Researcher Spotlight: Ran Xu, PhD
DANA FARBER CANCER INSTITUTE
Many patients with mantle cell lymphoma (MCL) achieve complete remission with novel chimeric antigen receptor (CAR) T cell therapies, but some cancer cells remain that may eventually lead to relapse. Using a novel and highly sensitive technique for isolating these remaining tumor cells, known as Pick-Seq, Dr. Xu’s LRF research aims to characterize residual lymphoma cells after CAR T cell therapy. “Defining the specific vulnerabilities of residual MCL cells after CAR T cell therapy may inform advanced therapies that target the remaining cancer cells precisely, and thus improve outcomes for patients who are not cured by CAR T cell therapies,” she explains.
Dr. Xu earned her PhD from Peking University in Beijing, where she began studying pathways targeted by traditional oncology therapies. As a postdoctoral research fellow at the Dana-Farber Cancer Institute at Harvard Medical School, her research has focused on the underlying biology of lymphoma, including the identification of novel targets for therapy. Through her training, she has been motivated by her interactions not only with clinicians and scientists but also with patients and their families. “Applying what I have learned and researched to come up with innovative and effective solutions for patients and their families has motivated my desire to do translational research over the course of my career in blood cancer,” she says.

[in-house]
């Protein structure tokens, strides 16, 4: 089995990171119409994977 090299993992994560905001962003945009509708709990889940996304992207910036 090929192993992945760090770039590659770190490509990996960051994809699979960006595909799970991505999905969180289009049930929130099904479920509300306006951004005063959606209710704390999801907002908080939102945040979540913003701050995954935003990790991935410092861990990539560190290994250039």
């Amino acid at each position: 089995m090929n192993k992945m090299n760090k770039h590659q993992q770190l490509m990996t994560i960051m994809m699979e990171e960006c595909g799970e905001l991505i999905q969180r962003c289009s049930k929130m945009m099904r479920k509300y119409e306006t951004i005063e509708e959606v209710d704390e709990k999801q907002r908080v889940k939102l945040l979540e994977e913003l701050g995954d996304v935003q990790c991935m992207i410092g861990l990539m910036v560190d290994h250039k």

Dr. Xu hopes that her LRF research will lay the groundwork for a career leading a translational research laboratory focused on the identification of novel therapeutic targets in lymphoma. She is excited by the approval of CAR T cell therapies in MCL and the incredible response but notes that there is more work to be done to understand residual disease. She says that these kinds of studies have the potential to provide meaningful improvements in the lives of patients and hopes they may eventually help lead to a cure.